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Helping to understand cancer from scientific and philosophical perspectives


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Workshop on philosophy, science and medicine 2020 From left to right, and from top to bottom: Luis Paz-Ares, Maria Blasco, Marta Bertolaso, Fernando Valladares, Arantza Etxeberria, Antonio Diéguez, Miquel Porta, Elena Casetta, and Anna Estany. /CNIO

With the support of the Banco Sabadell Foundation, four researchers and five philosophers engage in a debate on the challenge posed by cancer at the Spanish National Cancer Research Centre (CNIO)

Scientists Maria A. Blasco, Luis Paz-Ares, Miquel Porta and Fernando Valladares participated in the conference together with philosophers Arantza Etxeberria, Antonio Diéguez, Marta Bertolaso, Anna Estany and Elena Casetta

During the meeting, cancer was approached from a philosophical and scientific perspective, as were the socio-environmental factors of health and disease

Do we really understand cancer in terms of the molecular processes underlying it? Do we know how a patient’s socio-environmental factors affect this understanding? Four scientists and five philosophers participated in a debate on this question in the online Workshop on Philosophy, Science and Medicine: socio-environmental factors of health and disease organised by the Spanish National Cancer Research Centre (CNIO), with the support of the Banco Sabadell Foundation. It aimed to bring philosophy closer to scientific practice and to encourage philosophical research in areas such as cancer, biodiversity and public health, to achieve a better and deeper understanding of this disease.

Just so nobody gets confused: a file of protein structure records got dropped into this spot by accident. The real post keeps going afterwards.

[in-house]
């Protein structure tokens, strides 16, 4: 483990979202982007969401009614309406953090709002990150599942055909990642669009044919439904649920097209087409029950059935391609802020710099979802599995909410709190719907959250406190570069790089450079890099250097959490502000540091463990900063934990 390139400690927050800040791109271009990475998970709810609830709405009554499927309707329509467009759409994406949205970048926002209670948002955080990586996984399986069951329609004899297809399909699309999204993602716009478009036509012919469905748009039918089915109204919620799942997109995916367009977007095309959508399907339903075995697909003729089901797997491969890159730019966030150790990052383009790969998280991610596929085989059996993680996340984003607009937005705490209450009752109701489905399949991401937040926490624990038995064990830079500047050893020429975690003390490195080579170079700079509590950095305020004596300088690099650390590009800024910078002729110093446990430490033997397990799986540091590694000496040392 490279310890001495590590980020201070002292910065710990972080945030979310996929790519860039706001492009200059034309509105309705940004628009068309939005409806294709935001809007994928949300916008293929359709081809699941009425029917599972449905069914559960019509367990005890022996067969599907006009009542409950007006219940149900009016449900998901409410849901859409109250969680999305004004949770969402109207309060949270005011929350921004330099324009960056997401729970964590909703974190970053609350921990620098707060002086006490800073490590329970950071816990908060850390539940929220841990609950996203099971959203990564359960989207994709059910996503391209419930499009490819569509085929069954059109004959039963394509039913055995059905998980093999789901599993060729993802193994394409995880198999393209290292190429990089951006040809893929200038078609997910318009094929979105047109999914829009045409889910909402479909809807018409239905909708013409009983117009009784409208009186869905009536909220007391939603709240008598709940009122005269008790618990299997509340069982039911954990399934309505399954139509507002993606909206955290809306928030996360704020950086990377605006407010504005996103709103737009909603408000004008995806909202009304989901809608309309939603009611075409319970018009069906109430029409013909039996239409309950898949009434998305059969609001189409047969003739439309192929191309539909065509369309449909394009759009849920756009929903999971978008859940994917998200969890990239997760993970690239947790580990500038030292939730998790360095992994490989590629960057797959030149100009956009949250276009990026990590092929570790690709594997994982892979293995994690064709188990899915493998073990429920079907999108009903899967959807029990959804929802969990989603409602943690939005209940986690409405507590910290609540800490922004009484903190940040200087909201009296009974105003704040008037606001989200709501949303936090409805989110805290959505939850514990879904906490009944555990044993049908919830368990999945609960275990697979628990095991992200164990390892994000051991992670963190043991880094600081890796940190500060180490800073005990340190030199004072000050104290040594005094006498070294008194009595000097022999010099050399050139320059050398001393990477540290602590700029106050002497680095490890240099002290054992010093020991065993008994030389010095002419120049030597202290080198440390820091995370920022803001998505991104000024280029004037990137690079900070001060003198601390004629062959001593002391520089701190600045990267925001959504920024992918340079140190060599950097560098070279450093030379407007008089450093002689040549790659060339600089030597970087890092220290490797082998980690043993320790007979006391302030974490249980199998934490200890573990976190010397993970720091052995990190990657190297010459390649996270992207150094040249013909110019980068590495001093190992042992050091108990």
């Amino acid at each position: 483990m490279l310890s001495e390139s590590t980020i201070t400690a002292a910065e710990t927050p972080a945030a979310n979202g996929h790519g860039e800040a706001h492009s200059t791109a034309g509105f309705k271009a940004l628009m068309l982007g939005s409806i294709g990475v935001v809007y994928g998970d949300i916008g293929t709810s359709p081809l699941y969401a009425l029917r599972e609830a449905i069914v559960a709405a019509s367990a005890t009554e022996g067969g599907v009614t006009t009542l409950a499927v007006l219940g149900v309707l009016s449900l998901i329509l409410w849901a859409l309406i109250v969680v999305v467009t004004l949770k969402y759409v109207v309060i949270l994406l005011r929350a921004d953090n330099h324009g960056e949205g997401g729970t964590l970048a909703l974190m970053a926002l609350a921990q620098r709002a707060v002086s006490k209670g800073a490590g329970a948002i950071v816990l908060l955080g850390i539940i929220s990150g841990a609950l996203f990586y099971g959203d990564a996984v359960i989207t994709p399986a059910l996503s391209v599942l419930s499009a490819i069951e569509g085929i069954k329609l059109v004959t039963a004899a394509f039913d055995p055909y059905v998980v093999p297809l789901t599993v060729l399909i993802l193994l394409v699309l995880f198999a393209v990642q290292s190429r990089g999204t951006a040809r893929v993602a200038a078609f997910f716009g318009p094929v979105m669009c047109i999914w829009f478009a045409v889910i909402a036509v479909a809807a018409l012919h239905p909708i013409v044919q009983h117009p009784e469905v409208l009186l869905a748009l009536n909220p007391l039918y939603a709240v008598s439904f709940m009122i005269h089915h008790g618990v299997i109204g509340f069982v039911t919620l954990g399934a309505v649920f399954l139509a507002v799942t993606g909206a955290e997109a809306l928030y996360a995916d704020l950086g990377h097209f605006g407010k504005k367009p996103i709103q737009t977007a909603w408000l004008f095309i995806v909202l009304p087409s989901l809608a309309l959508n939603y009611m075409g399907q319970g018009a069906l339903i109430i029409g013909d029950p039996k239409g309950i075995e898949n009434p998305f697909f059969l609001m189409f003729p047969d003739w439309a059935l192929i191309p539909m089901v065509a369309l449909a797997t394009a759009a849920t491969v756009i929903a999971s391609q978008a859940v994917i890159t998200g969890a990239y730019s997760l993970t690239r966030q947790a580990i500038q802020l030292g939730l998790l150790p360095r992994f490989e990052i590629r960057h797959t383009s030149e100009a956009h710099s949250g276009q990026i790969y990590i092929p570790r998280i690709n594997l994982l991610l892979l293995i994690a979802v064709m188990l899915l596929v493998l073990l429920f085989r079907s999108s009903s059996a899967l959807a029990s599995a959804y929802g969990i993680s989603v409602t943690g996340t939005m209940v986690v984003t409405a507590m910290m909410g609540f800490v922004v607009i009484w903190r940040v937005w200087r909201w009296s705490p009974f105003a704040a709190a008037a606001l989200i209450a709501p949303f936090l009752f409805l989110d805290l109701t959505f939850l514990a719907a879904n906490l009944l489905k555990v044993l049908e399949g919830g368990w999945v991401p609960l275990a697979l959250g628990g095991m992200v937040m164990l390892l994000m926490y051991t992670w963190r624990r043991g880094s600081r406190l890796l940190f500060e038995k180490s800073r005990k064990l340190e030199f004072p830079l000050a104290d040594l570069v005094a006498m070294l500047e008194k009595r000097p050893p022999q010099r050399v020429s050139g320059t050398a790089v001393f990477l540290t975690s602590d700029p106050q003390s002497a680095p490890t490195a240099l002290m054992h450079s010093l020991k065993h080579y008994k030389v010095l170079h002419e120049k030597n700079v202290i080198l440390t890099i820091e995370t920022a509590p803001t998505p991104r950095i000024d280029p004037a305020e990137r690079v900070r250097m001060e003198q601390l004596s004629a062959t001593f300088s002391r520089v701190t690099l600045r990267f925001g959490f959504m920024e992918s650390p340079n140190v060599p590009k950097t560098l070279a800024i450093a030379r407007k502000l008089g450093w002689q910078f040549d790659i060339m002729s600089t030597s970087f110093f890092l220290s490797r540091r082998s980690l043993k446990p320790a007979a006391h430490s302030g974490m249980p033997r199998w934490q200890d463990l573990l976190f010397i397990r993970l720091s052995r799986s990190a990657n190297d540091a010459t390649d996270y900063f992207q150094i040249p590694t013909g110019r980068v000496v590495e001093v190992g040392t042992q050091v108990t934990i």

In a first session, moderated by CNIO director Maria A. Blasco, cancer was approached from a philosophical and scientific perspective. Marta Bertolaso, professor of Philosophy of Science at the University Campus Bio-Medico in Rome (Italy), addressed the trends that are converging towards a new conceptual framework to define cancer, and Luis Paz-Ares, Head of the H12O-CNIO Lung Cancer Clinical Research Unit spoke about difficult tumours and how life expectancy and quality of life of patients have been improved.

“Cancer is not a collection of molecular components or a mere process,” argued Marta Bertolaso, “but an interruption of the ongoing relational interactions that make up an organism, of the natural history of the organism.” According to this philosopher, “the biology of cancer can really contribute to an understanding of pathophysiological phenomena.”

For his part, Luis Paz-Ares noted that although the incidence of cancer is increasing, the situation for patients is improving, since survival has increased. In Spain, for example, the 5-year survival rate is 61.7% for women and 55.3% for men, he pointed out. “The important thing for the patient is not to survive some more months, but to have the hope of surviving over the long term or even of being cured,” the scientist said. “There is a change of paradigm in the perception of cancer: we are not looking at the tumour itself but at the landscape, the microenvironment,” he added.